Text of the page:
Submitted manuscripts should not have been published previously, nor be under consideration for publication elsewhere (except conference proceedings papers). All manuscripts are thoroughly refereed through a single-blind peer-review process. A guide for authors and other relevant information for submission of manuscripts is available on the Instructions for Authors page. International Journal of Environmental Research and Public Health is an international peer-reviewed open access semimonthly journal published by MDPI.

Please visit the Instructions for Authors page before submitting a manuscript. The Article Processing Charge (APC) for publication in this open access journal is 2300 CHF (Swiss Francs). Submitted papers should be well formatted and use good English. Authors may use MDPI's English editing service prior to publication or during author revisions.

Keywords

  • Emerging
  • Infectious
  • Diseases
  • Spatial modeling
  • Epidemiology
  • Ecological
  • Public health

Published Papers (1 paper)

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Research

Open AccessArticle
Epidemiological Analysis of the 2019 Dengue Epidemic in Bhutan
Int. J. Environ. Res. Public Health 2021, 18(1), 354; https://doi.org/10.3390/ijerph18010354 - 05 Jan 2021
Viewed by 557
Abstract
Bhutan experienced its largest and first nation-wide dengue epidemic in 2019. The cases in 2019 were greater than the total number of cases in all the previous years. This study aimed to characterize the spatiotemporal patterns and effective reproduction number of this explosive [...] Read more.
Bhutan experienced its largest and first nation-wide dengue epidemic in 2019. The cases in 2019 were greater than the total number of cases in all the previous years. This study aimed to characterize the spatiotemporal patterns and effective reproduction number of this explosive epidemic. Weekly notified dengue cases were extracted from the National Early Warning, Alert, Response and Surveillance (NEWARS) database to describe the spatial and temporal patterns of the epidemic. The time-varying, temperature-adjusted cohort effective reproduction number was estimated over the course of the epidemic. The dengue epidemic occurred between 29 April and 8 December 2019 over 32 weeks, and included 5935 cases. During the epidemic, dengue expanded from six to 44 subdistricts. The effective reproduction number was <3 for most of the epidemic period, except for a ≈1 month period of explosive growth, coinciding with the monsoon season and school vacations, when the effective reproduction number peaked >30 and after which the effective reproduction number declined steadily. Interventions were only initiated 6 weeks after the end of the period of explosive growth. This finding highlights the need to reinforce the national preparedness plan for outbreak response, and to enable the early detection of cases and timely response. Full article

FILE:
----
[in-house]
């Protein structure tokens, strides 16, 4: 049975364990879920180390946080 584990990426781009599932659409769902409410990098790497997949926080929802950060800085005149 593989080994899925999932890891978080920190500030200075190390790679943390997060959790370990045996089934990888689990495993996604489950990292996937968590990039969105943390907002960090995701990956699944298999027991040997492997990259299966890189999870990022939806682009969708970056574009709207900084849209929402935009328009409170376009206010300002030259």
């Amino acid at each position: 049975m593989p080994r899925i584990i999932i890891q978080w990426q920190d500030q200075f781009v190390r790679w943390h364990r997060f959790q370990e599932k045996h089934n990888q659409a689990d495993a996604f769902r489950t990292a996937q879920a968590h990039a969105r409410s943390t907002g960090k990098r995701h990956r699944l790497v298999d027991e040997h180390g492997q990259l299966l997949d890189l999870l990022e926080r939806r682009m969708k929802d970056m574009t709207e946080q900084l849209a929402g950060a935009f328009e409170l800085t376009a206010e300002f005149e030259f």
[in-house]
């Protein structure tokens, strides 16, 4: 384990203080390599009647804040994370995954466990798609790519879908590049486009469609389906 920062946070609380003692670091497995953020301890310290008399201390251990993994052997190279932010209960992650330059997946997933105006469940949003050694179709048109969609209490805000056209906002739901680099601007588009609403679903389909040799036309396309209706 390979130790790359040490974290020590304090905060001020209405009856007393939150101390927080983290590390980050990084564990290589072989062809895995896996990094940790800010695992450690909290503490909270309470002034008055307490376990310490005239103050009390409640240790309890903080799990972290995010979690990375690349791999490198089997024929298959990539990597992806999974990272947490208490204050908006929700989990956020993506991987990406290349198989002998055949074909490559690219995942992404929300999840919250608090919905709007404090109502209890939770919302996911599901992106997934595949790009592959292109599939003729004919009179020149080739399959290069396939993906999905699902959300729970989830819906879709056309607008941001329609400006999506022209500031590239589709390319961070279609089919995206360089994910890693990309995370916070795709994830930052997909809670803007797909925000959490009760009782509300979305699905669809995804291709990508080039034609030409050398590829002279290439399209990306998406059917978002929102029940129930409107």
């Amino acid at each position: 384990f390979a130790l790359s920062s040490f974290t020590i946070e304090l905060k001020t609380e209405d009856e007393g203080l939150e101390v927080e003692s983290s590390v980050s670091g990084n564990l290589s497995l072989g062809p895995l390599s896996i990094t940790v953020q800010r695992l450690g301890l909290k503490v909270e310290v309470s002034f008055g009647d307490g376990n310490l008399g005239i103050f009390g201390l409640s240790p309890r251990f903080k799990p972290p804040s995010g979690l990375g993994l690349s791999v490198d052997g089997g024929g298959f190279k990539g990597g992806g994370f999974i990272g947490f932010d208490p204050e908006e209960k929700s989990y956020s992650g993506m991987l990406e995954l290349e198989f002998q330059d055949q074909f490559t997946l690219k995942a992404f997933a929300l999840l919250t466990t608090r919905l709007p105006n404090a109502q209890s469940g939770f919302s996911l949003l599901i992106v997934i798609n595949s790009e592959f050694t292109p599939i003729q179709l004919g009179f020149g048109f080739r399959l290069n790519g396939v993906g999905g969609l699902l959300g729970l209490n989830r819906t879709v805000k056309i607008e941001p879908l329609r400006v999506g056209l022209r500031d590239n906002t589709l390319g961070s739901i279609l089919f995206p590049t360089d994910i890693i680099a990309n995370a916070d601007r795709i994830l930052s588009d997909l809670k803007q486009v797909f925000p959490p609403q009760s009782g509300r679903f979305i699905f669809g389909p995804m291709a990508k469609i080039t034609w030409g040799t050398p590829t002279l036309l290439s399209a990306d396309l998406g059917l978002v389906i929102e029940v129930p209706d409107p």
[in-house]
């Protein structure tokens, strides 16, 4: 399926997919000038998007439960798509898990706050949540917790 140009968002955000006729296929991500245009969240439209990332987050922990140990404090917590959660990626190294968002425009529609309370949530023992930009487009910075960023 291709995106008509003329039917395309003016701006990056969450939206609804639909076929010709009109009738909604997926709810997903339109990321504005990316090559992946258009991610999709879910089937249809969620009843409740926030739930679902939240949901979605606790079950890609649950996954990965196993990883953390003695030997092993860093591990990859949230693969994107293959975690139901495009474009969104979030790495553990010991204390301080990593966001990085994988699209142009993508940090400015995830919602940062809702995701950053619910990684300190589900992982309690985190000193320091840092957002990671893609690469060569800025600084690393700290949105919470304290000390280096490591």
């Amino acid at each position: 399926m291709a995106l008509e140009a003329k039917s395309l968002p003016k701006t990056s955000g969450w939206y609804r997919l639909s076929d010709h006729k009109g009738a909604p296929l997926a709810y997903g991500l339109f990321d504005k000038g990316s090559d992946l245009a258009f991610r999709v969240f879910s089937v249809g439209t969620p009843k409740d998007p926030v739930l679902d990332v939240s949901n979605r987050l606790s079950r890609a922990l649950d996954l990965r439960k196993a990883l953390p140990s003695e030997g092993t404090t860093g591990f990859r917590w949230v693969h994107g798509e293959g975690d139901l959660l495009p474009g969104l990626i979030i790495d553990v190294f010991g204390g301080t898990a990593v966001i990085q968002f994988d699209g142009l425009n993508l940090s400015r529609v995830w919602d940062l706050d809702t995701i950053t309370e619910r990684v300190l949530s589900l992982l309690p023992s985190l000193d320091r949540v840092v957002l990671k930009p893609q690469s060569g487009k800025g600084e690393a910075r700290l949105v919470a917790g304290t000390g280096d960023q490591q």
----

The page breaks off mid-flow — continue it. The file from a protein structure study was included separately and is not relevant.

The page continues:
(This article belongs to the Special Issue Spatial Epidemiology of Emerging Infectious Diseases)